Why do people like Master Chef?
I’m a person who enjoys watching Master Chef Australia on Channel 10 most nights, despite my inability to cook (but my ability to eat makes up for it). Master Chef is the new reality-TV craze, apparently, raking in about 1.5 million viewers a night. I know a lot of people like it, but why exactly do people like it?
If you think about it, all it really is is a bunch of nobodies cooking. What’s the twist? Um … they have to cook with coloured aprons? Hmm no, that can’t be it. I don’t know, there is no twist. I guess the twist is that they’re cooking for prize money. Wait, this happens all the time in restaurants, but I don’t see anyone getting excited about watching that.
And thus is the premise of reality TV – taking something completely ordinary and dramatising it one hundredfold to make money. Sometimes I laugh at the ads or the teasers just before commercial breaks because it’s just so ridiculous – a dramatic voice over similar to those over suspenseful crime shows will say something like “After the break, the judges will taste the cheescake….<insert epic music>” Ohhh the suspense! The undue riveting drama that’s about to unfold! Our minds will be blown!
All jokes aside, there really something is very addictive about it. I think it’s because it’s a ‘nice’ reality TV show that everyone can enjoy (besides bulimics?), where nobody’s humiliated or demeaned *coughBiggestLoser*, everyone keeps their clothes on and no stupid romances arise *coughBigBrother*, it’s not cliché *coughAustralianIdol*, and the premise isn’t completely stupid *FarmerWantsAWife*.
However, because I’m Doro and I always find something to complain about, I do have a few gripes with Master Chef.
I know Channel 10 has to make money and I don’t blame them for being greedy bastards, but it’s gotten to a point where they’ve stopped trying to be subtle and the advertising is just screaming at you in the actual show rather than in the commercial breaks.
For example, the paper towels that Matt Preston endorses. That used to strictly be in the ad breaks, but I facepalmed myself when Sharnee dropped her ingredients and had to clean them up. With what? WITH HANDEE ULTRA WIPES OF COURSE! And then you see Matt Preston chuckling because he’s thinking “Excellent, a chance to show off how great these wipes are!” and he goes to help her clean up. Too bad they edited out the part where he tripped her over so that he could do that. Oh and let’s not forget that they then used this scene in the actual ad for the towels. Smooth.
Even last night’s product placement was a bit ridiculous, where the team challenge was to cook on a plane. I had in my head that they’d be up in the air and the passengers would be eating and judging the food, because the judges were saying “Yes, buckle your seatbelts! 9000 feet off the ground! More plane puns!”. Otherwise, they could just do the challenge in a normal kitchen, right? But oh, I was wrong. Not only were they just placing already-made food on a plate in a stationary plane on the ground, but the judges were in fact outside of the plane on the ground and tasting the food. So why couldn’t they just do an ordinary challenge in the kitchen where they’re not allowed to use raw fish, fresh herbs, whatever? I’ll tell you why: because how else are they going to advertise Qantas?!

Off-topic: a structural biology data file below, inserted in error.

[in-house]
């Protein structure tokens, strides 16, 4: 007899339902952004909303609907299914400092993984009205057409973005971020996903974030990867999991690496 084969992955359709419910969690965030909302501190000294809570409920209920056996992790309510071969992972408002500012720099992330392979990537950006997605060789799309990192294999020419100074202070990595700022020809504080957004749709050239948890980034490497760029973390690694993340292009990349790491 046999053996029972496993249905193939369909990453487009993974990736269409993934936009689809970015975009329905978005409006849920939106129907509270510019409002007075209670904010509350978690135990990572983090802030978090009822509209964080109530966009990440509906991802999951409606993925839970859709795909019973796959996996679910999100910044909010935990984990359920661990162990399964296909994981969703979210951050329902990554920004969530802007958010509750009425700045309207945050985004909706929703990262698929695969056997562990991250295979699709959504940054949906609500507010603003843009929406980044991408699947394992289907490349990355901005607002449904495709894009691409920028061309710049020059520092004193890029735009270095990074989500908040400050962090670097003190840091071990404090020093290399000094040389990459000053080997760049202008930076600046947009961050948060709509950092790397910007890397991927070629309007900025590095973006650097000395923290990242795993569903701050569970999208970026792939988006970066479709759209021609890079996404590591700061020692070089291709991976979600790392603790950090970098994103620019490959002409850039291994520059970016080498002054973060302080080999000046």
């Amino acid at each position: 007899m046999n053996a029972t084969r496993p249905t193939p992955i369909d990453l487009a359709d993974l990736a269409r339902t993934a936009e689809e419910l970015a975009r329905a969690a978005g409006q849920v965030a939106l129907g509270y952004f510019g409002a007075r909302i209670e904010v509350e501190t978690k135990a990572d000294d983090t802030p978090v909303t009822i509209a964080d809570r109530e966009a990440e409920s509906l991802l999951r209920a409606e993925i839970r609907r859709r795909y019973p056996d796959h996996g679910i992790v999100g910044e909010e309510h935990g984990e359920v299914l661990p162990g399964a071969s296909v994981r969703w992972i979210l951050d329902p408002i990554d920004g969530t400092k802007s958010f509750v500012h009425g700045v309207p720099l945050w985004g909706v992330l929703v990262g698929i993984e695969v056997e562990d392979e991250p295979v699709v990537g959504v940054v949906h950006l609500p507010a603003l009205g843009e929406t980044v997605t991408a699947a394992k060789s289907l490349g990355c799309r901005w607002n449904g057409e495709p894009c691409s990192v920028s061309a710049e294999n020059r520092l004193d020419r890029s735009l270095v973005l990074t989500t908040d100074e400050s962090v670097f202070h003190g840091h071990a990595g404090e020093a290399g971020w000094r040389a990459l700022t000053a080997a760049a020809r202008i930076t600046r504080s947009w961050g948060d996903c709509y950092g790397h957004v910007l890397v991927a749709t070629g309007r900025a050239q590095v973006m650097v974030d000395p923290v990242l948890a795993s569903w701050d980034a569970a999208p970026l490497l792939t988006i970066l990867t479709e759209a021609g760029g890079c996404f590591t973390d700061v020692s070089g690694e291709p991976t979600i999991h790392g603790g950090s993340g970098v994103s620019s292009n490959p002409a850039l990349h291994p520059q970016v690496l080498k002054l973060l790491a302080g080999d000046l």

Of course, it’s reality television and the rule is that someone always has to cry. But honestly, sob stories and tears have no place in the kitchen (unless you’re that guy in the pasta ad who weeps when he cooks, or you’re chopping onions). The thing I hate most about reality TV is that people’s weaknesses are exploited for the sake of entertainment. For example, in Australian Idol particularly, someone would say how their mother is dead or badly mutilated or something and the judges will just continually press the topic until the waterworks are switched on.
This isn’t so much the case in Master Chef, but especially in the earlier episodes, there would be someone crying about something every time. It’s particularly annoying when the reason that they’re sobbing has absolutely nothing to do with cooking. But oh well, it can’t all be fun and games, right? Seriously though, when someone says that their dish was inspired from their dead mother, what can you say after hearing that? “This is a horrible dish that made me projectile vomit”? No, it’d be insensitive to criticise a dish after being told it has some emotional or sentimental meaning! They’ll immediately lose viewers who are incredibly sensitive about everything and will be offended by anything unorthodox!
Oh and then there’s the dramatisation of when someone can’t handle the pressure anymore, which consequently leads them to cry. How thoughtful of the camera crew to rush after them and zoom in on their distraught faces, so that us viewers can be entertained by another human being’s misery. (On a side note, I did feel sorry for Callum when he broke down – someone cut him some slack, please! I can just imagine him just going crazy one day and butchering everyone with chef knives because the judges keep yelling at him. Now that would make great TV!)
I only have one thing to say about this: the time when Matt Preston threw Aaron’s plate on the floor and said it was disgusting <commercial break> …ly good. I wonder what Matt Preston would do to a disgustingly cute baby?